When the framers presented the Constitution for ratification, a number of its proponents, known as Federalists, published essays to encourage approval of the new government it established. Those opposed to ratification became known as Anti-federalists, and included several well-known heroes of the Revolution such as Patrick Henry. Generally, they opposed the strong national government created by the Constitution, but the diverse group failed to reach a consensus on a suitable alternative.

Too Central, Too Strong

The Constitution formed a large, federal government with more centralized control than existed in the Articles of Confederation. The Articles, drafted after perceived government tyranny under British rule, had no national judiciary or executive branches and no standing army. The Anti-federalists particularly opposed sections such as the "necessary and proper" clause, which allowed the federal Congress to pass any laws it felt were necessary and proper to govern the nation. While the Federalists countered that any abuses would be controlled through the system of checks and balances, Anti-federalists believed that system actually could be used to hide corruption by government officials. For the Anti-federalists, this strong central government improperly took away rights from the states.

The Rights of the People

One of the major complaints of the Anti-federalists was the lack of any bill of rights in the proposed Constitution. Some states, such as North Carolina, refused to ratify the Constitution until a bill of rights was included. Most state constitutions already had provisions guaranteeing the individual rights of state citizens. Eventually, the Anti-federalists won over key Federalists, and the first 10 constitutional amendments, known as the Bill of Rights, were drafted. The amendments put an additional check in the hands of the judiciary by ensuring citizens could sue if the government infringed their rights. North Carolina ratified the Constitution in 1789, after the Bill of Rights had been added.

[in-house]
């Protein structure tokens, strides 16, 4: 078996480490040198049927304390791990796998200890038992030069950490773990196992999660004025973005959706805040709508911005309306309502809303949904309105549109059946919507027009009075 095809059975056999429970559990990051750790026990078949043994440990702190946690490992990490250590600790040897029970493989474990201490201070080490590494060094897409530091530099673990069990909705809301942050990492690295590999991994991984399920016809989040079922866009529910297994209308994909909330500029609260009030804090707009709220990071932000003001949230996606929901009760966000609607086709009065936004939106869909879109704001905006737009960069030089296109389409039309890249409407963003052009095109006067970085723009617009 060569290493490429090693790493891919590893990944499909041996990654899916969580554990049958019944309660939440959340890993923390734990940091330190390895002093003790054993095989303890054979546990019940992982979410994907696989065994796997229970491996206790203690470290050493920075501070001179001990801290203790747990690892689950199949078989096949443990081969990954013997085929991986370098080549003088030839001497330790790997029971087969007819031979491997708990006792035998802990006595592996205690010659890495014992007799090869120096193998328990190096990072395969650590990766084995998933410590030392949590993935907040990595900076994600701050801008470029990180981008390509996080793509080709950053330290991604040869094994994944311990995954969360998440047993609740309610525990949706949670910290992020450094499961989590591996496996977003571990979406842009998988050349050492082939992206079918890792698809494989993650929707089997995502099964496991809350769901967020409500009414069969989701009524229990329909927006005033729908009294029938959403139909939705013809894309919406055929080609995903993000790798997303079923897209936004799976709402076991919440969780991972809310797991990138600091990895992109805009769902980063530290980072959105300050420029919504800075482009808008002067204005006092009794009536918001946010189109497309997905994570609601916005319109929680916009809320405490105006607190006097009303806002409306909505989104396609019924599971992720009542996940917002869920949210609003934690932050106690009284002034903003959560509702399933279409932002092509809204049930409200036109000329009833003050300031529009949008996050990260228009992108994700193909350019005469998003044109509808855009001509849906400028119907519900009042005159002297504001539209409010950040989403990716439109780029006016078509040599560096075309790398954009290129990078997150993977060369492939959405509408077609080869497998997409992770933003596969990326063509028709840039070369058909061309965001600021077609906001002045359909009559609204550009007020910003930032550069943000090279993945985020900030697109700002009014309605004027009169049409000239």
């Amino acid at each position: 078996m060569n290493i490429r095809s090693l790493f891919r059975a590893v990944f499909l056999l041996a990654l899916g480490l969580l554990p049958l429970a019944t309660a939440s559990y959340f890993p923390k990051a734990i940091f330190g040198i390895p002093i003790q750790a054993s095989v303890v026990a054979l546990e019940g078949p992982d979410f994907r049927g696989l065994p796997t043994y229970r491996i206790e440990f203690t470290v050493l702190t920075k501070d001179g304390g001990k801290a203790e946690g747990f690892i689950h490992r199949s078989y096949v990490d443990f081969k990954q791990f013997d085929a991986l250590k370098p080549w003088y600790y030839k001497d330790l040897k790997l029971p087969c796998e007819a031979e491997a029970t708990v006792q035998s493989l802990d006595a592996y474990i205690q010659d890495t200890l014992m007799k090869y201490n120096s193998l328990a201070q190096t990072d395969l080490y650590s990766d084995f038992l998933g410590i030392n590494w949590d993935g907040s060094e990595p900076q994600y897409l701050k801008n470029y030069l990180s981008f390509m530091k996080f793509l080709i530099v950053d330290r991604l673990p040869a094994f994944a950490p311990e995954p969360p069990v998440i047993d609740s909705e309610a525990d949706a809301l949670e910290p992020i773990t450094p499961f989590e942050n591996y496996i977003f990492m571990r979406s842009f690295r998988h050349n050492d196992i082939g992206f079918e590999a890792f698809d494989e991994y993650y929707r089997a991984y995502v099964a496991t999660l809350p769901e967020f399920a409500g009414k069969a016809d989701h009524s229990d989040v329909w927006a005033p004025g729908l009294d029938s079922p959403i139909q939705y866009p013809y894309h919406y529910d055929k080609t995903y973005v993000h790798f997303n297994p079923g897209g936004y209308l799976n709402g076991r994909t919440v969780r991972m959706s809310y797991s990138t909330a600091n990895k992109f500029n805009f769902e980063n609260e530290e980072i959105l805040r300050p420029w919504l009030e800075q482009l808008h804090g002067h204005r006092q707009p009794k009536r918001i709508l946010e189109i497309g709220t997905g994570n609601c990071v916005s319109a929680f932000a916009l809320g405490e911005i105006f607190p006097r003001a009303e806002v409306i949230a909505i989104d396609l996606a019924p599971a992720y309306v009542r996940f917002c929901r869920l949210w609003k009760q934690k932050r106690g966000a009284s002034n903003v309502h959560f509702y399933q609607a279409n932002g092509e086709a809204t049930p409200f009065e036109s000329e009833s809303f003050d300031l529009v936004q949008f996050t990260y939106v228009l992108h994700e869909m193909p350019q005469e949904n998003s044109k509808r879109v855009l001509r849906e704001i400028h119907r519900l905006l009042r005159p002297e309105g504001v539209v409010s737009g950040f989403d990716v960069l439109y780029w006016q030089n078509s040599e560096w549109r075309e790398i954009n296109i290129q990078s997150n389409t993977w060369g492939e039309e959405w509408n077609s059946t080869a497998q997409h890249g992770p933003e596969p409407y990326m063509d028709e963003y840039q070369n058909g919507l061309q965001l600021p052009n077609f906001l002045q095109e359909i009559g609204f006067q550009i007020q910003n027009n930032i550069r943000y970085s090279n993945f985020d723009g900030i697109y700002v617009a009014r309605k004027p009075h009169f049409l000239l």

Preservation of Wealth and Power

Many Anti-federalists worried that long terms and no limits on re-election would result in the formation of an elected aristocracy, particularly in the Senate. The weak federal government created by the Articles of Confederation failed to maintain order in the new nation. In the minds of some Anti-federalists, the Constitution was the product of wealthy and privileged elites who capitalized on that confusion to promote their own ambition and power. Anti-federalist proposals included allowing state legislatures to recall senators, or requiring rotating terms in office.

Distant and Unresponsive

From the Anti-federalist perspective, true republican government required a small geographic area where representatives could get to know their constituents. Additionally, a small community of voters was more likely to have similar concerns and interests, making it easier for their representative to promote them more effectively. However, the House of Representatives proposed under the Constitution would only have 55 seats -- a body smaller than many state legislatures at the time. Anti-federalists feared districts containing 30,000 or more citizens were too large for a single official to represent. The representatives would be too far removed from their constituents to ascertain the will of the people, much less be accountable to them.